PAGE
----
Featured image is from NASA. See below for explanation and credits.
It was a bit of a chaotic show in the studio. Just before start, we were told that our show would be interrupted a half hour in by basketball. Plans were thrown out and the drawing board went up. Blessedly, the sports only hijacked our live-stream. The day turned in to a beautiful show of music, with a great discussion on dark matter just before the end (around 1.5 hours in). The planned airing of an interview on exoplanets with astronomer and TED fellow Lucianne Walkowicz has been postponed.
The featured image for this post is from NASA. It’s the famed bullet cluster we mentioned so many times on the show! Two galaxies clusters collided, producing the image. Hot gas from normal matter colliding and interacting is in pink, and dark matter is in blue. You can see the dark matter just flew right past everything, maintaining its spherical shape.
This composite image shows the galaxy cluster 1E 0657-56, also known as the “bullet cluster.” This cluster was formed after the collision of two large clusters of galaxies, the most energetic event known in the universe since the Big Bang. Hot gas detected by Chandra in X-rays is seen as two pink clumps in the image and contains most of the “normal,” or baryonic, matter in the two clusters. The bullet-shaped clump on the right is the hot gas from one cluster, which passed through the hot gas from the other larger cluster during the collision. An optical image from Magellan and the Hubble Space Telescope shows the galaxies in orange and white. The blue areas in this image show where astronomers find most of the mass in the clusters. The concentration of mass is determined using the effect of so-called gravitational lensing, where light from the distant objects is distorted by intervening matter. Most of the matter in the clusters (blue) is clearly separate from the normal matter (pink), giving direct evidence that nearly all of the matter in the clusters is dark. The animation below shows an artist’s representation of the huge collision in the bullet cluster. Hot gas, containing most of the normal matter in the cluster, is shown in red and dark matter is in blue. During the collision the hot gas in each cluster is slowed and distorted by a drag force, similar to air resistance. In contrast, the dark matter is not slowed by the impact, because it does not interact directly with itself or the gas except through gravity, and separates from the normal matter.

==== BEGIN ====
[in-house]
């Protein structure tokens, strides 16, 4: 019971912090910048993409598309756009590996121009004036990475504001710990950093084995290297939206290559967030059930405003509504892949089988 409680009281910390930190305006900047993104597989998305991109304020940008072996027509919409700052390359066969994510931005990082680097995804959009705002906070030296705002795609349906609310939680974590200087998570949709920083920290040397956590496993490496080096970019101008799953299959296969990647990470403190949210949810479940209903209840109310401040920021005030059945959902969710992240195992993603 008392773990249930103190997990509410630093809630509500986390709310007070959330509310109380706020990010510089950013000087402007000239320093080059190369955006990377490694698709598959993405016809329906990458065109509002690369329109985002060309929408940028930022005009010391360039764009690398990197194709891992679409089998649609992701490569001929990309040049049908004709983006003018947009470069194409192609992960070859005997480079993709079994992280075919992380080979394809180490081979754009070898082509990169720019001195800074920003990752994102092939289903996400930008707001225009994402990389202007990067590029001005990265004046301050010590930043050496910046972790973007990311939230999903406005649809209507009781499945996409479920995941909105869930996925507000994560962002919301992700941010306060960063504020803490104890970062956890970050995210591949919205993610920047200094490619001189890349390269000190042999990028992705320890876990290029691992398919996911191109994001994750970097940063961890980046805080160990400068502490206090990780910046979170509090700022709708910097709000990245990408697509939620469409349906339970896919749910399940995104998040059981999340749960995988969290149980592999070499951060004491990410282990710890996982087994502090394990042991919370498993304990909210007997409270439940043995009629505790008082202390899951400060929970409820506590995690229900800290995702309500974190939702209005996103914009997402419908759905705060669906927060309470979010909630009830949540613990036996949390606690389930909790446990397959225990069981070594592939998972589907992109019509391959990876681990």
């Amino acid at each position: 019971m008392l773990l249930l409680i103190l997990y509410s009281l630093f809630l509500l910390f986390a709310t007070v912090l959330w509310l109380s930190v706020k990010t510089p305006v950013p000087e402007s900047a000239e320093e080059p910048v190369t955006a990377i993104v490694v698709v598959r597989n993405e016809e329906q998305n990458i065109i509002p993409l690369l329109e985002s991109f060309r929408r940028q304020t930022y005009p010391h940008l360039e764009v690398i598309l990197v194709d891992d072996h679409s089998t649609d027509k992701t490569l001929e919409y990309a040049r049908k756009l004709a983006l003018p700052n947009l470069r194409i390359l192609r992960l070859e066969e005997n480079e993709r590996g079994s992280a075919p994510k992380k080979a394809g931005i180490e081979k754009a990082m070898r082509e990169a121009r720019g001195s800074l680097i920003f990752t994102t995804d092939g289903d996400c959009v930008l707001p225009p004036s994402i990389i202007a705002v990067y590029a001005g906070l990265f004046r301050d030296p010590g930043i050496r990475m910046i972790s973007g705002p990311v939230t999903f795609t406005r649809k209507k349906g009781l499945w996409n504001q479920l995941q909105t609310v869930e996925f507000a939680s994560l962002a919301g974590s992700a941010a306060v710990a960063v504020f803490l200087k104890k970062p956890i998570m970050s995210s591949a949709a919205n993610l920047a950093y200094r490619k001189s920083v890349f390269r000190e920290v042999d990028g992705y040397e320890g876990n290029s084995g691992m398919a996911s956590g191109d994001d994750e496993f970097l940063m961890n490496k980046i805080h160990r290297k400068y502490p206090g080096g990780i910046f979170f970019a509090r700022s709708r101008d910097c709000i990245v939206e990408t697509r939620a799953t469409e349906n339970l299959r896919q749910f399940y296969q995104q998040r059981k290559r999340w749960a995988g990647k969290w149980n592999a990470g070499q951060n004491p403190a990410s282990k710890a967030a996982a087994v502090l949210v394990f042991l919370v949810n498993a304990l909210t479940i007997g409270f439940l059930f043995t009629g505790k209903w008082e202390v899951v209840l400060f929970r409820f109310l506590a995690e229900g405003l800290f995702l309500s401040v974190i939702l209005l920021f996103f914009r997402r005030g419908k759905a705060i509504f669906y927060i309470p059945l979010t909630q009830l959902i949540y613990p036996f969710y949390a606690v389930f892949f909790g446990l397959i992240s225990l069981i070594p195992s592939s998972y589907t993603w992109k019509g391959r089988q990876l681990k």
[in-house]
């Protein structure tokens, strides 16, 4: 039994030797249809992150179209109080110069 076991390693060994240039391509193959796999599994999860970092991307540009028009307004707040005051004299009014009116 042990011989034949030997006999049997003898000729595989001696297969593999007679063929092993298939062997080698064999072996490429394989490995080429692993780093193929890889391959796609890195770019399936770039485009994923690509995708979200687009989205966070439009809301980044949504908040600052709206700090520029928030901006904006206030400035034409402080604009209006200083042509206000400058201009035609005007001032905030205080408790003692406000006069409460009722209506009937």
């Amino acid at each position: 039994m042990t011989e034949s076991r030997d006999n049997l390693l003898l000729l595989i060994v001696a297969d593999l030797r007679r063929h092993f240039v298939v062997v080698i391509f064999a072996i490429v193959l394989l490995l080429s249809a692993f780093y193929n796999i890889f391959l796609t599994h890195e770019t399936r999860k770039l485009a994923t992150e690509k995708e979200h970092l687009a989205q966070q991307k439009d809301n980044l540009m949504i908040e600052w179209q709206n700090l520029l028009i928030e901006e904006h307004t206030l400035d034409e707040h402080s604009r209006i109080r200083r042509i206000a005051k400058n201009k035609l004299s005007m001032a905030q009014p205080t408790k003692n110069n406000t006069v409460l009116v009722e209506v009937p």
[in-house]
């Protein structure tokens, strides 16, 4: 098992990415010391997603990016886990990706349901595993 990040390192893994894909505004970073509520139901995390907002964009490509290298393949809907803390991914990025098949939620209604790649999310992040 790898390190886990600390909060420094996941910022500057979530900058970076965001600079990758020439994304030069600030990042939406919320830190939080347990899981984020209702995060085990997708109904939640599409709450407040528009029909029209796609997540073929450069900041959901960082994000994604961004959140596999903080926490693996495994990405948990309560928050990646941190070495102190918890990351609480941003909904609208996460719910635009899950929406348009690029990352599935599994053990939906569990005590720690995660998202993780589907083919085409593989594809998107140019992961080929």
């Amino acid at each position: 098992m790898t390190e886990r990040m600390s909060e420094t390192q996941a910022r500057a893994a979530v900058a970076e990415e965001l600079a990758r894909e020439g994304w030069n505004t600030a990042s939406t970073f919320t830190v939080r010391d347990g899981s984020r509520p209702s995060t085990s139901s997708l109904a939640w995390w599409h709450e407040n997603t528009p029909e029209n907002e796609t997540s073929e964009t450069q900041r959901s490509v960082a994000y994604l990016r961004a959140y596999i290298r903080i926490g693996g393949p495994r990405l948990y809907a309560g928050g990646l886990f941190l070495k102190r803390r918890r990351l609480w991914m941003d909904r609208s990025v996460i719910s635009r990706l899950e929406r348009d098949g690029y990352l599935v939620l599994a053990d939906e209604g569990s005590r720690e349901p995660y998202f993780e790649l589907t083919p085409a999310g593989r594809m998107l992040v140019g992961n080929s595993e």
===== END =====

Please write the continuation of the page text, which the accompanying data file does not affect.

In the last half hour of the show Brian and I, and our friend and fellow DJ Tristan, spoke about dark matter for a while. Honestly, the wikipedia page for dark matter is great if you’re looking for more information on the topic.
Photo credit where credit is due: X-ray: NASA/CXC/CfA/M.Markevitch et al.; Optical: NASA/STScI; Magellan/U.Arizona/D.Clowe et al.; Lensing Map: NASA/STScI; ESO WFI; Magellan/U.Arizona/D.Clowe et al.
Check out the band, Gulps! They’re a new, totally rockin’ local New Jersey band that’s playing a lot of shows.